Aliens Walkthrough, The Shocking Finale
Before I finish things up here, let’s have a look at the only version of Square’s Aliens that saw a commercial release. Above is a video from the MSX home computer edition of Aliens, released in 1987 in Japan and in Europe.
Though the game’s structure is largely the same in both the FDS and the MSX versions, there are some key differences between the two. Weapons have limited ammunition in the MSX game, for one thing — a somewhat pointless change, since new gun pickups are so plentiful. If anything, it would’ve prevented players from holding on to a favorite weapon for too long. There’s also an enemy radar that isn’t present in the FDS game — another inconsequential addition, as it doesn’t show off-screen enemies.
On the other hand, the MSX version of the game is made much easier by the fact that enemies don’t spew life-draining acid after you kill them. The gameplay mechanics appear smoother, too. The jumping is less awkward, and there’s an actual rolling mechanic — with dedicated frames of animation and everything! — eliminating the need to jackhammer the jump button to crawl under low ceilings.
It’s difficult to say which version of Aliens was intended to be released first, or if both editions were developed concurrently. It’s likely, though, that the FDS version was incomplete when it was scrapped, and the MSX game’s enhancements resulted from additional development time.
Anyway, to level 3!
Sorry to say it, but level 3 is mostly unremarkable. There are far fewer doors here than in level 2 (thank god), and it’s much more action-focused.
…which, in this game’s case, means that enemies now spawn in groups of three or four at a time. It’s pretty annoying, but nothing that can’t be overcome with rampant savestate abuse.
Hey, a fellow human! What’s up man!
Well. This is awkward.
(Side note: if you die while a chestbursted human is on-screen, a glitchy chunk of his flesh will follow you back to the beginning of the level, and will float in front of you until you enter a door.)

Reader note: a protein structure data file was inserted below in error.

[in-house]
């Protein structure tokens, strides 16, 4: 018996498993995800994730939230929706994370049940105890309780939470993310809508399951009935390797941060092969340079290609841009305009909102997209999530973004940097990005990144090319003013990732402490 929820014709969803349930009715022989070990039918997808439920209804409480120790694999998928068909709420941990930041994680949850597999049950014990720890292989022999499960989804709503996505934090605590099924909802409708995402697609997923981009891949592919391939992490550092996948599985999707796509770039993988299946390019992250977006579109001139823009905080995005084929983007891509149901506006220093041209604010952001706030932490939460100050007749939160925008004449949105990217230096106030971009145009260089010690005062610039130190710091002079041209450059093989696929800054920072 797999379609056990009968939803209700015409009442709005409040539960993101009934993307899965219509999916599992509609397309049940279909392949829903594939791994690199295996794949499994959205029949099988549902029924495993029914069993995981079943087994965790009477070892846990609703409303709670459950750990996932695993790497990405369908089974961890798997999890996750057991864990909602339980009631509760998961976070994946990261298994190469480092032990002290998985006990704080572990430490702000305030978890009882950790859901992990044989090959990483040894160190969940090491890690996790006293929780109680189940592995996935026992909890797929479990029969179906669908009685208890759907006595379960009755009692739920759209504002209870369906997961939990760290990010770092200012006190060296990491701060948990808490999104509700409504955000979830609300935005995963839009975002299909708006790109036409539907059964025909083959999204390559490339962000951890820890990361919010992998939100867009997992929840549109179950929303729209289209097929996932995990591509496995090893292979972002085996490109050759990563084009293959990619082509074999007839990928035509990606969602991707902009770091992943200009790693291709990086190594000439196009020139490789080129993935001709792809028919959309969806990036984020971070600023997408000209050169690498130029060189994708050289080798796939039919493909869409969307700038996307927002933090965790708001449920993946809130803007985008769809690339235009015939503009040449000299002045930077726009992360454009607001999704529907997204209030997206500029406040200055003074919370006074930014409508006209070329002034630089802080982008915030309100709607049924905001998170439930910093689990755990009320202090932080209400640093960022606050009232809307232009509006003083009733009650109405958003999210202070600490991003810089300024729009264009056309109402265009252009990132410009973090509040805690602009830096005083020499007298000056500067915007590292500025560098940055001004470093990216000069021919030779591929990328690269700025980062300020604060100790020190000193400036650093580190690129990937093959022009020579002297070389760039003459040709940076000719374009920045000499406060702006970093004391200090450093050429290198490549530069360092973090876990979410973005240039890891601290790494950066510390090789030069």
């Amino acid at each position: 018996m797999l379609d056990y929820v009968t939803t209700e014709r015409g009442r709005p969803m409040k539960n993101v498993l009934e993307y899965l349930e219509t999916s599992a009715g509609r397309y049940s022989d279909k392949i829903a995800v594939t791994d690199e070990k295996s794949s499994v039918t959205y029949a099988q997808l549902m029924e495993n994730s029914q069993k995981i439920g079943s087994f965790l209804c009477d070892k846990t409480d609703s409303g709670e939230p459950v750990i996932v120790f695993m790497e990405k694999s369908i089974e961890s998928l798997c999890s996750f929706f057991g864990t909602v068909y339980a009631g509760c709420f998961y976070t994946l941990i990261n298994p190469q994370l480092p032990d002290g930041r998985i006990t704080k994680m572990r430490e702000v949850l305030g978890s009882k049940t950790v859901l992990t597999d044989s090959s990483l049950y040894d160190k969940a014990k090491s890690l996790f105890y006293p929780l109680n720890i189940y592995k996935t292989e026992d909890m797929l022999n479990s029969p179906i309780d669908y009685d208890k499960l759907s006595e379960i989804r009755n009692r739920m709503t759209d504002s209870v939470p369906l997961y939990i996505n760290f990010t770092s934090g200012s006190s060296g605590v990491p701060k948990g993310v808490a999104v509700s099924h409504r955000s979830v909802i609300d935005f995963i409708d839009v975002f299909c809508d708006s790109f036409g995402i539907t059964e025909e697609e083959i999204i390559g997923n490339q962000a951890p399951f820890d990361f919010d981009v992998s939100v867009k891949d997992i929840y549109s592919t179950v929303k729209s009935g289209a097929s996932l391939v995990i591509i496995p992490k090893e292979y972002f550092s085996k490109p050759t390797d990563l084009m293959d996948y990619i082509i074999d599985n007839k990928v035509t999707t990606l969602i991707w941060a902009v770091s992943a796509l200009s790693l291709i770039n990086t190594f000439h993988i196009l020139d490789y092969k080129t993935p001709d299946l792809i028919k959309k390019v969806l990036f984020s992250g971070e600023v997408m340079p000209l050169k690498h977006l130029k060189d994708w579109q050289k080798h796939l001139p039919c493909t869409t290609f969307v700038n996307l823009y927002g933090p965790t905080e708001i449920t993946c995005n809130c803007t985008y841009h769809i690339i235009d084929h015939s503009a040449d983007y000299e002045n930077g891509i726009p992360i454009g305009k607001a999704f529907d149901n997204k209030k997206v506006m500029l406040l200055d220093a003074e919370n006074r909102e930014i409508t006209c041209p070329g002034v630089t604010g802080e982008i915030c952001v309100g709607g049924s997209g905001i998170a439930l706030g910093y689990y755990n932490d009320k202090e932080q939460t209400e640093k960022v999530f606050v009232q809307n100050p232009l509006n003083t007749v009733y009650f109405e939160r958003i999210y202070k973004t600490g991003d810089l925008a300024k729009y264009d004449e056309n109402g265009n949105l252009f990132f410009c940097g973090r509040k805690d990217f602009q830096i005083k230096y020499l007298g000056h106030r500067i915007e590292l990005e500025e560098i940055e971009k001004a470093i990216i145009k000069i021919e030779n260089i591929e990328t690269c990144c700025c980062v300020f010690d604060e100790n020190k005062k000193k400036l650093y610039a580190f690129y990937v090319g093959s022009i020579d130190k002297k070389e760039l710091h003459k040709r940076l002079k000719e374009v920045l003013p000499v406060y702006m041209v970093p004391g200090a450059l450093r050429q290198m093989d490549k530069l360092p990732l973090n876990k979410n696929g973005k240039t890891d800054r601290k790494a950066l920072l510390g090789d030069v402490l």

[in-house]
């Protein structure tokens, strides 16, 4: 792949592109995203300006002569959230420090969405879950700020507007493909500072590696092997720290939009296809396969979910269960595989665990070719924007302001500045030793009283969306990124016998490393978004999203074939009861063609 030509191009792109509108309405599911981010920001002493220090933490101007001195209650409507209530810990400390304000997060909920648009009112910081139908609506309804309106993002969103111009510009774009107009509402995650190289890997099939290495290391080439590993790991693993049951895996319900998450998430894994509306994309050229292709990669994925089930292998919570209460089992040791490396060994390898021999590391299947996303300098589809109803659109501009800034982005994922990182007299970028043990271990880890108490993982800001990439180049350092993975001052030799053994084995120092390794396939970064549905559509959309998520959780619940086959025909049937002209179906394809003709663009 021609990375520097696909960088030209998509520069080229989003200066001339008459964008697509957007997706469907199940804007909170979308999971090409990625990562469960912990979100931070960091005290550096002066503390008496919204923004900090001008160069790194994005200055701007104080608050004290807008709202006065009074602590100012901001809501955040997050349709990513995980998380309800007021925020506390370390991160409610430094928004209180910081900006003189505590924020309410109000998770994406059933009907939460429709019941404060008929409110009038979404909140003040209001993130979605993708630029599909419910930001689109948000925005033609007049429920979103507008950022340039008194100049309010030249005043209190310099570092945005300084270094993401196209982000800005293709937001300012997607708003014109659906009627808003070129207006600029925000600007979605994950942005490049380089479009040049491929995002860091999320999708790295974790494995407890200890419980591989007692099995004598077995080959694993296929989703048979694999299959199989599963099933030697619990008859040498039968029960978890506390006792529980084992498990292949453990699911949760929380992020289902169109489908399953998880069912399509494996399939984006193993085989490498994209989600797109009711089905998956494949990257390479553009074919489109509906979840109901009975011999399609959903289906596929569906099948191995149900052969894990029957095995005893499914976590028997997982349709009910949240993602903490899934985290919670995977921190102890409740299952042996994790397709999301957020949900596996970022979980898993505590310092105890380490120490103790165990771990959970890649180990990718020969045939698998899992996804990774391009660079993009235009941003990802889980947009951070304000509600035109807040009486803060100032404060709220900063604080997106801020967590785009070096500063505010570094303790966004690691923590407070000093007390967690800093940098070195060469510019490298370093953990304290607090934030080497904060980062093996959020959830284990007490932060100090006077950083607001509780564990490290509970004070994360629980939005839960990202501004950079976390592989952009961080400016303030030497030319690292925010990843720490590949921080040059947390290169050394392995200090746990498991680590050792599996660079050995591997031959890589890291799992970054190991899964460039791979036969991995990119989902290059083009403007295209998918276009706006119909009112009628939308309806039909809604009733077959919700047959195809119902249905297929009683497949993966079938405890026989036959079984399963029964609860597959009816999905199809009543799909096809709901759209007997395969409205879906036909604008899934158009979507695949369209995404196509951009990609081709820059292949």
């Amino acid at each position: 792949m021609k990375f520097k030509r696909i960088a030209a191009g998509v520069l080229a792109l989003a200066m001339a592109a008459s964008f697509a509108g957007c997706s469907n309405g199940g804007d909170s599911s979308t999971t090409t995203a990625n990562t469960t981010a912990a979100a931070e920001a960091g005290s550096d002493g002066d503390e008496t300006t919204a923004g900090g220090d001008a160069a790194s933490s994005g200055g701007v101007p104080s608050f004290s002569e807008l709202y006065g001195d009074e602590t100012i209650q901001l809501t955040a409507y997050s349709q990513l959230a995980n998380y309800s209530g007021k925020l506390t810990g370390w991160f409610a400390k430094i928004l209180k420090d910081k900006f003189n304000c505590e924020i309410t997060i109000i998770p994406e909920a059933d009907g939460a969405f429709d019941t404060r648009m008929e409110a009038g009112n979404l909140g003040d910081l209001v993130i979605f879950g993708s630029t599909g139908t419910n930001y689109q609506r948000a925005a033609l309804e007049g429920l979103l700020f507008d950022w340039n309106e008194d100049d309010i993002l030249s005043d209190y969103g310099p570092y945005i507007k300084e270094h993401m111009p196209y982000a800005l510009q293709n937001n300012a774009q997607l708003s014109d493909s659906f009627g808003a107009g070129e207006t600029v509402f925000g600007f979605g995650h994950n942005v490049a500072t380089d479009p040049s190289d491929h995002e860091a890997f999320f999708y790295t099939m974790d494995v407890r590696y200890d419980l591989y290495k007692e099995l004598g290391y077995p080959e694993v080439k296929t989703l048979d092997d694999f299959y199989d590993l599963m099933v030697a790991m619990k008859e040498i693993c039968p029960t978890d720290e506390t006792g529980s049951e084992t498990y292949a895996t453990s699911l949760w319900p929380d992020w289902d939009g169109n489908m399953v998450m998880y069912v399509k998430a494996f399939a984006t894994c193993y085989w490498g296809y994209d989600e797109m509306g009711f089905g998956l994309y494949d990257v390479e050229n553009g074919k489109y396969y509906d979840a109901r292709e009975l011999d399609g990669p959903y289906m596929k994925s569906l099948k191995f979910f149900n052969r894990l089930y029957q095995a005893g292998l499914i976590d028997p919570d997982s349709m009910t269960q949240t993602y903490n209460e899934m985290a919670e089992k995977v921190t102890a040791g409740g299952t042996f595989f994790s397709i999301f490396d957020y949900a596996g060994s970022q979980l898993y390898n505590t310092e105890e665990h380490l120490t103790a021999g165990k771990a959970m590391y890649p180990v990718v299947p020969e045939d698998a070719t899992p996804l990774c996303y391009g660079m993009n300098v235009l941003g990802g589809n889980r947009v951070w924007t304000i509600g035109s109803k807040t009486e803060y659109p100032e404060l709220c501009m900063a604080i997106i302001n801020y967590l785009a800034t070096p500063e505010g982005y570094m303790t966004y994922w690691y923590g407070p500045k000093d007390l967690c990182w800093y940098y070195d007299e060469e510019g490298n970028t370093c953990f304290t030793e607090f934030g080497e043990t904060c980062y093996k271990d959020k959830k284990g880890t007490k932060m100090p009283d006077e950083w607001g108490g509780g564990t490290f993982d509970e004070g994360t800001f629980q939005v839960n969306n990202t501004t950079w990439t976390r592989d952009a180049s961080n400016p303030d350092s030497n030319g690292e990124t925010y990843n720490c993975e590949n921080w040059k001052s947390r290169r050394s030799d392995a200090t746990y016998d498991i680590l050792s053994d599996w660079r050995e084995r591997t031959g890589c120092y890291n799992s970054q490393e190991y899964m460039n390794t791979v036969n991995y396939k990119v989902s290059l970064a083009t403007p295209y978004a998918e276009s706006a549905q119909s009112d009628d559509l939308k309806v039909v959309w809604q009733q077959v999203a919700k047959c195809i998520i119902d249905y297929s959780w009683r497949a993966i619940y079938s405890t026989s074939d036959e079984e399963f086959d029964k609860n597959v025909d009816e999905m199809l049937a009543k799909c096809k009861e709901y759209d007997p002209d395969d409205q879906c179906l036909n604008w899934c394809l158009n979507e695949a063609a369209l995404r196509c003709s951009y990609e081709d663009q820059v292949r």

No level would be complete without at least a few doors that take you back to the starting point. Hopefully you know better by now.
This is where the game really changes things up and delivers something unexpected!
Nah, just kidding.
The same strategy applies here as in level 2. Rush behind the queen, and shoot her until she’s dead.
And now, the final level.
I’ll spoil it for you now: the game has officially run out of steam by this point.
There are no new ideas or gameplay mechanics to be found in level 4. Take this door, for example. Guess where it takes you.
Hey, you’re right!
Near the end of the game, you’ll come to this set of five doors. Some lead you back to the stage’s starting point. Some take you further into the level. The middle one on the bottom row, however…
…takes you all the way back to level 3. Nice. Yeah, don’t open that door.
This room is the most challenging part of the level. You may not notice the small blocks at the bottom of the screen the first time you enter, but you can stand on them to cross the pit.
At the end of the corridor is this gap, which requires a high jump and climbing. It’s stupidly hard to pull off.
One nondescript hallway later, you’re ready to fight the final boss! This one’s interesting, since Square obviously put a lot more effort into it than the other bosses.
Okay, so I’m a goddamned liar.
I can’t tell you whether this boss is supposed to be more difficult than the previous bosses, since by this point, you’ve probably picked up the Wave Laser. It destroys all normal enemies in one hit, and unlike other weapons, nearly every shot you fire at the queen is a guaranteed hit. So, basically, the final boss is actually much easier than all of the other bosses.
Hey, it’s Newt!
And that’s it! For further viewing, I suggest checking out Frank Cifaldi’s speedrun of the game, which shows off a couple of secret rooms not shown in this series. Between my walkthrough and Frank’s video, I hope you’ve learned that you never need to play this game.